Later this week, I still have a CT scan to see if the chemo is working.  That is a very important test, but it's nice to have this other problem go away.

Back to work...

Finding that line - the one I don't want cross

Last week was an interesting week.  I learned a lot about myself, my treatments, my goals, and my limitations.  Regretfully, it wasn't all what I wanted to learn, but what's the point of so-called learning if it merely reinforces your preconceived notions.

I did cut down on the intensity of my workouts last week.  And, I managed to train 5 times - way better than the week before.

For people who don't know, a CrossFit workout is usually based on segments.  First, you get there and warm up on your own.  Maybe it's foam rolling, lacrosse ball work, stretching, anything to help heal your body before the abuse starts.

Next, we have a group warm-up.  This is targeted to the work we will be doing that day.

After the warm-up, at our box at least, we usually have a strength training segment.  Sometimes, we skip this and do a long metabolic conditioning (MetCon) workout instead, but our gym does lots of strength work.

Then comes the MetCon - 5-20 minutes usually - of high intensity work.

And then, some cooldown work, some extra training if warranted, or just some socializing about how evil the coach is.

Monday was squats.  I simply dropped the weights from the previous Monday and got through things OK.  The MetCon (Monday MetCons have been very burpee-intensive recently and I suck at burpees, but it's good practice, to be honest) was tough, but my new approach to the MetCons is a steady effort.  I had just done chemo on Monday, and my aerobic capacity is seriously affected by the chemo, so I've been trying to adopt a steady, controlled effort in the MetCons.

Tuesday was some Olympic lifting followed by rope jumping and banded pull-ups.

Wednesday was some pressing work, followed by push-ups, kettlebell swings and box step-ups (the workout said box jumps, but again, I conceded to my body's limits).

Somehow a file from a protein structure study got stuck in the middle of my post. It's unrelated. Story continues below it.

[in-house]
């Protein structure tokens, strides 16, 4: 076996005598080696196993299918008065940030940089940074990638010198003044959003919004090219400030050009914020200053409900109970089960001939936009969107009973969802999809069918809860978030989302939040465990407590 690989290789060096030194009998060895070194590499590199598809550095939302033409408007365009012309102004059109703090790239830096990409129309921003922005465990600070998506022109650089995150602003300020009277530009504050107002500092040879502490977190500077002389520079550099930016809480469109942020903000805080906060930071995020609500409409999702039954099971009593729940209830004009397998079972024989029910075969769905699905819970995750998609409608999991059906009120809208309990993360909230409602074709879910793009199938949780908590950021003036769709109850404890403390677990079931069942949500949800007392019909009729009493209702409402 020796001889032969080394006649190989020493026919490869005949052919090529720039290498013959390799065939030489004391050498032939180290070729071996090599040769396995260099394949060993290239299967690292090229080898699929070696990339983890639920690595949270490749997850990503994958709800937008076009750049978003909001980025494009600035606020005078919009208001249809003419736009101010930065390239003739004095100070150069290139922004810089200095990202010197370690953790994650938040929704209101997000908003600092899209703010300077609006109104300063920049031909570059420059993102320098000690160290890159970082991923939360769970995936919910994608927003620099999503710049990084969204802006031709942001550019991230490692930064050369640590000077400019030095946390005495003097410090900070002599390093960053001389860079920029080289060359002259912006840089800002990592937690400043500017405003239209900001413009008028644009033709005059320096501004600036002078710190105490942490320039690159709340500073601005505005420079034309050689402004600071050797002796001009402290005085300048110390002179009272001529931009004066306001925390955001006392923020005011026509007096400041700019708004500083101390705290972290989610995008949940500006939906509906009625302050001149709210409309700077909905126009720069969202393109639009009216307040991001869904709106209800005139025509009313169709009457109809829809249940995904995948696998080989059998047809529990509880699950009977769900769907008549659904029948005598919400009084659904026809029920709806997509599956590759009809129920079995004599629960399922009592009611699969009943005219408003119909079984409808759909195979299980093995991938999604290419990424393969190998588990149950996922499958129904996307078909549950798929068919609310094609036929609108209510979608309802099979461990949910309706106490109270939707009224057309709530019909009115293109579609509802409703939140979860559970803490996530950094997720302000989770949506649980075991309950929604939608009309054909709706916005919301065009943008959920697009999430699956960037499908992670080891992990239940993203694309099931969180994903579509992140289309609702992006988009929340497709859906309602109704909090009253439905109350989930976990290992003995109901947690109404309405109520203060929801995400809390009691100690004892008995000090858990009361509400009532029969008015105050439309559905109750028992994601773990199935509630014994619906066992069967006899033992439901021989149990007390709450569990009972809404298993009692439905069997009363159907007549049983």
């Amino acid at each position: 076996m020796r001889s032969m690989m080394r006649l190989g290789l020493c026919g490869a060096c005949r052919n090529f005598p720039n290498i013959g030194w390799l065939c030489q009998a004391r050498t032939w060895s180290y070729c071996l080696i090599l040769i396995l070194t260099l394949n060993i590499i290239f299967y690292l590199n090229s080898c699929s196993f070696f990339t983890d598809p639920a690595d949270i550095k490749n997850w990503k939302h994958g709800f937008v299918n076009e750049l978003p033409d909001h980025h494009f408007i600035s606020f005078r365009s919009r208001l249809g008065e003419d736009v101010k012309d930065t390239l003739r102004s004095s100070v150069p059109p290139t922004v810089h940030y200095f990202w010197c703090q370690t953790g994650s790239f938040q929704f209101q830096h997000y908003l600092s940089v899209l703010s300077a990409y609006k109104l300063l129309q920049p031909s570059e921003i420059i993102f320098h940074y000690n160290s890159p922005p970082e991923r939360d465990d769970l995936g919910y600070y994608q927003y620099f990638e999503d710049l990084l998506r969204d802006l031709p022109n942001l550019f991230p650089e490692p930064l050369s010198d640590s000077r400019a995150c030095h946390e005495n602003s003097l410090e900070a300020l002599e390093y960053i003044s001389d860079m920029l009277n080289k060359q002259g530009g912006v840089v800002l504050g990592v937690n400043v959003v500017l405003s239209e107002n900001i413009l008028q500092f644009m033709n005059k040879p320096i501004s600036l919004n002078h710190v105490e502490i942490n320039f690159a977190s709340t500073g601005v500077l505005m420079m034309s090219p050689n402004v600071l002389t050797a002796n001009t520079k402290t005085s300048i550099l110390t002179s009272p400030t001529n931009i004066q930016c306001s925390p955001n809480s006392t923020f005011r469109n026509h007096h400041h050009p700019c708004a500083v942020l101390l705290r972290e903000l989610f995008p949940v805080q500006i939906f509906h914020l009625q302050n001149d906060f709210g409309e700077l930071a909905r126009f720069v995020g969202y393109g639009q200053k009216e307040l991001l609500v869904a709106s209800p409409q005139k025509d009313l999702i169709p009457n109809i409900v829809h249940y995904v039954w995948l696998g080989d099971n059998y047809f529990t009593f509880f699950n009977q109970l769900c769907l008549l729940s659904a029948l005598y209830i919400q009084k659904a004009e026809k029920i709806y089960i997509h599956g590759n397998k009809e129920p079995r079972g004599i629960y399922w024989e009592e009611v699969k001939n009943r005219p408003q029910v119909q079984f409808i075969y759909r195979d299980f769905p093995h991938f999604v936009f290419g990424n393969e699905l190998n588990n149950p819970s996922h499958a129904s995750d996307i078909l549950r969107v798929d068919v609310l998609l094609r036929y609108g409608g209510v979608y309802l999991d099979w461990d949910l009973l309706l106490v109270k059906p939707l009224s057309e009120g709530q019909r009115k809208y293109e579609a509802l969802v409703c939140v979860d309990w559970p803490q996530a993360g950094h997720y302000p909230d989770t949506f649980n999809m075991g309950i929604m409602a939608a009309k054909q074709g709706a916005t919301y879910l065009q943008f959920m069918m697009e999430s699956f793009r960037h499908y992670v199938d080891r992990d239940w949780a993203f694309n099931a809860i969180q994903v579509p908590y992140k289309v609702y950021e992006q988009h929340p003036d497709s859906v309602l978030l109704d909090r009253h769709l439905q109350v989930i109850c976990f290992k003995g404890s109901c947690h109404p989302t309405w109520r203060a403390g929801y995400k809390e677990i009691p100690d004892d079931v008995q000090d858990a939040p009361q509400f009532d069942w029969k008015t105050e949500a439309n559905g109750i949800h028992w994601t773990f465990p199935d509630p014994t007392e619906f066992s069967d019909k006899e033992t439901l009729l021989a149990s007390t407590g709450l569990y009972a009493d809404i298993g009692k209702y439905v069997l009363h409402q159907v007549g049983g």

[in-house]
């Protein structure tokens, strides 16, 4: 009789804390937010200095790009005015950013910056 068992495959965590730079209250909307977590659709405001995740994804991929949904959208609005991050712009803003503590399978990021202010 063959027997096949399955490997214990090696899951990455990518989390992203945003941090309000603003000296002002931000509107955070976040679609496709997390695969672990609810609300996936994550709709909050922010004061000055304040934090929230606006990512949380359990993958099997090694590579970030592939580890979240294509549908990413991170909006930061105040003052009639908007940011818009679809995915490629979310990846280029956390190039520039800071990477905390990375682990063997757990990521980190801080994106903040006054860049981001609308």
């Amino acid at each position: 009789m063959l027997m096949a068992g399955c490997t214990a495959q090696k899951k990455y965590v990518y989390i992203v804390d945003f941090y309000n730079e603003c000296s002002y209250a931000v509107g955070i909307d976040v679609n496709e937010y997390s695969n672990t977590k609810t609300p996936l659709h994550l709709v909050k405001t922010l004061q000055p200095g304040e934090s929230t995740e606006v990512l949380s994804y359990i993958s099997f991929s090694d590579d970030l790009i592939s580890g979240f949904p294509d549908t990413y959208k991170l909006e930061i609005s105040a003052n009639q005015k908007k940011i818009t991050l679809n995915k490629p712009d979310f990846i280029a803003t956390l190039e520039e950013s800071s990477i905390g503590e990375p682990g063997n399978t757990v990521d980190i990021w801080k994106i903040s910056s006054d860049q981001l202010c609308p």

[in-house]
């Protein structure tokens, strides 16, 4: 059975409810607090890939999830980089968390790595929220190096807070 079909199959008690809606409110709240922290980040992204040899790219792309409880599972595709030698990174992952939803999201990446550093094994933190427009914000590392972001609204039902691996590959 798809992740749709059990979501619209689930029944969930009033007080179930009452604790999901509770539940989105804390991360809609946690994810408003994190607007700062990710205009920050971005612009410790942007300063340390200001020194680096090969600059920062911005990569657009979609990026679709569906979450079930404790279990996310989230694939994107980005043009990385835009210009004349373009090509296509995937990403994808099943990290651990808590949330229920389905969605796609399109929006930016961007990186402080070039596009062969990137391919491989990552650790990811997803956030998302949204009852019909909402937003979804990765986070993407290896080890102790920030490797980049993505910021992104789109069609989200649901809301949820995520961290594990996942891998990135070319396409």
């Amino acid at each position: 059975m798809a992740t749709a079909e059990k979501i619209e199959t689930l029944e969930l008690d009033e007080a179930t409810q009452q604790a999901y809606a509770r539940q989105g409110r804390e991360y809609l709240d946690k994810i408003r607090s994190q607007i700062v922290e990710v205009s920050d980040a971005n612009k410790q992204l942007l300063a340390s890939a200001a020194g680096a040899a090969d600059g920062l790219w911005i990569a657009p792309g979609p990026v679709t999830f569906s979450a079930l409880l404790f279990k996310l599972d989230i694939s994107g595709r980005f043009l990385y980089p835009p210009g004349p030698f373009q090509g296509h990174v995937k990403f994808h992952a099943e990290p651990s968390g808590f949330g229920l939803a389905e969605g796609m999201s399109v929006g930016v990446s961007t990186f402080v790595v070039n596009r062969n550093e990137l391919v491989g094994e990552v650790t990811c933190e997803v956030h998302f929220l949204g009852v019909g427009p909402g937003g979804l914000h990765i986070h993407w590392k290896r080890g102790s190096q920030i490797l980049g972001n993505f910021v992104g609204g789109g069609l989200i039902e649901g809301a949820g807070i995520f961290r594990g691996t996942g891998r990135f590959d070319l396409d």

Thursday was a rest day.

Friday, we started with split lunges and good mornings.  To be honest, I was exhausted for this one and I did it pretty easy.  But, I was there and I got in some good work.  Even lightweight good mornings took a lot out of me.  Then, a little "chipper" of rowing, lightweight snatches, and push-ups.  This was supposed to take 8-10 minutes max and it took me 13+ minutes, so I should have scaled a bit more.

Saturday was a rest day.  Sunday I skied and despite feeling tired, I got into some good expert terrain on some sweet, soft snow.

Yes, some people would claim this week shows I've learned nothing.  But, in reality, I dialed things back.  I slept a lot.  I made some dietary changes recommended by my doctors.  And, most importantly, I had fun.

Today, I'm tired.  Tonight's workout is very similar to last Monday - squats, burpees, rowing, etc.  I will do the workout, but I might lift lighter than last Monday.  That's just part of the game now.  Do what I can.  Give up as little as possible.  Make some gains when I can.  Have fun.  Show up.  And, rest when necessary.

Later this week, I have a CT scan to see how my current chemo regimen is working.  If the tumors have shrunk at all, we will continue with this chemo.  If they've grown, we will consider an alternative treatment.  If things are steady, I'm not sure what will happen.  I should be terrified about this scan and the results.  The odds are not in my favor, to be honest.  This chemo works just barely 30% of the time for what I'm dealing with.  But, I can't control it, so I'm not going to worry about it.

Life goes on and I intend to just roll right along with it.

Plus, trout season starts on Saturday.  Even though we have a huge amount of rain, plus some snow, in the forecast this week, I hope to be out there chasing trout on Saturday.

Life is good.